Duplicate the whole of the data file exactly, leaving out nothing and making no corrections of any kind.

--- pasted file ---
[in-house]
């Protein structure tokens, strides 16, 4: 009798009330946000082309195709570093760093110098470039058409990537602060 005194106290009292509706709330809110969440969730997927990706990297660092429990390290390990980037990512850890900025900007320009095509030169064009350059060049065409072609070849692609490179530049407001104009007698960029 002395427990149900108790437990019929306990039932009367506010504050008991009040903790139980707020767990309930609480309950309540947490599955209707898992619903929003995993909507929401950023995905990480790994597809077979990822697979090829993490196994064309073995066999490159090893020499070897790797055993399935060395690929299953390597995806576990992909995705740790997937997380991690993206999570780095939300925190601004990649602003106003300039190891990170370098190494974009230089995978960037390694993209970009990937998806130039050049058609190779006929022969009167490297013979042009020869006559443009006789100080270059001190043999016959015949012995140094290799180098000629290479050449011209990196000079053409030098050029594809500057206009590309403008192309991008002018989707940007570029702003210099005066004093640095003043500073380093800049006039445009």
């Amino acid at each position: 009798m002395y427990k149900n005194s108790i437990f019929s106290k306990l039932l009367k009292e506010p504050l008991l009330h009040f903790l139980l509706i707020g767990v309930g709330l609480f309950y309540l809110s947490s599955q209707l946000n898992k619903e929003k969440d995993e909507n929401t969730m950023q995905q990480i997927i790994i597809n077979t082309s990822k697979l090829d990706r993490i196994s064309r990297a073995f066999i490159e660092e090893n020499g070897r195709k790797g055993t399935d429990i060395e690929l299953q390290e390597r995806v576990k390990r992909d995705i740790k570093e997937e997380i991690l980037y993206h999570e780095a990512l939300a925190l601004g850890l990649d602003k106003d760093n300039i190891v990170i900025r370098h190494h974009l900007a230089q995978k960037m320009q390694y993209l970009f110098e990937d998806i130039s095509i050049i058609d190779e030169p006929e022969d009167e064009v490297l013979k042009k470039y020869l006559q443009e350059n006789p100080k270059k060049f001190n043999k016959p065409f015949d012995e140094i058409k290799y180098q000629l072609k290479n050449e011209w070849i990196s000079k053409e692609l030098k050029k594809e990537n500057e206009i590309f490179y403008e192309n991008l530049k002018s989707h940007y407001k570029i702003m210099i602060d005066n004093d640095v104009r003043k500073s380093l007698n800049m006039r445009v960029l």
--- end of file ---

[in-house]
């Protein structure tokens, strides 16, 4: 009798009330946000082309195709570093760093110098470039058409990537602060 005194106290009292509706709330809110969440969730997927990706990297660092429990390290390990980037990512850890900025900007320009095509030169064009350059060049065409072609070849692609490179530049407001104009007698960029 002395427990149900108790437990019929306990039932009367506010504050008991009040903790139980707020767990309930609480309950309540947490599955209707898992619903929003995993909507929401950023995905990480790994597809077979990822697979090829993490196994064309073995066999490159090893020499070897790797055993399935060395690929299953390597995806576990992909995705740790997937997380991690993206999570780095939300925190601004990649602003106003300039190891990170370098190494974009230089995978960037390694993209970009990937998806130039050049058609190779006929022969009167490297013979042009020869006559443009006789100080270059001190043999016959015949012995140094290799180098000629290479050449011209990196000079053409030098050029594809500057206009590309403008192309991008002018989707940007570029702003210099005066004093640095003043500073380093800049006039445009």
């Amino acid at each position: 009798m002395y427990k149900n005194s108790i437990f019929s106290k306990l039932l009367k009292e506010p504050l008991l009330h009040f903790l139980l509706i707020g767990v309930g709330l609480f309950y309540l809110s947490s599955q209707l946000n898992k619903e929003k969440d995993e909507n929401t969730m950023q995905q990480i997927i790994i597809n077979t082309s990822k697979l090829d990706r993490i196994s064309r990297a073995f066999i490159e660092e090893n020499g070897r195709k790797g055993t399935d429990i060395e690929l299953q390290e390597r995806v576990k390990r992909d995705i740790k570093e997937e997380i991690l980037y993206h999570e780095a990512l939300a925190l601004g850890l990649d602003k106003d760093n300039i190891v990170i900025r370098h190494h974009l900007a230089q995978k960037m320009q390694y993209l970009f110098e990937d998806i130039s095509i050049i058609d190779e030169p006929e022969d009167e064009v490297l013979k042009k470039y020869l006559q443009e350059n006789p100080k270059k060049f001190n043999k016959p065409f015949d012995e140094i058409k290799y180098q000629l072609k290479n050449e011209w070849i990196s000079k053409e692609l030098k050029k594809e990537n500057e206009i590309f490179y403008e192309n991008l530049k002018s989707h940007y407001k570029i702003m210099i602060d005066n004093d640095v104009r003043k500073s380093l007698n800049m006039r445009v960029l």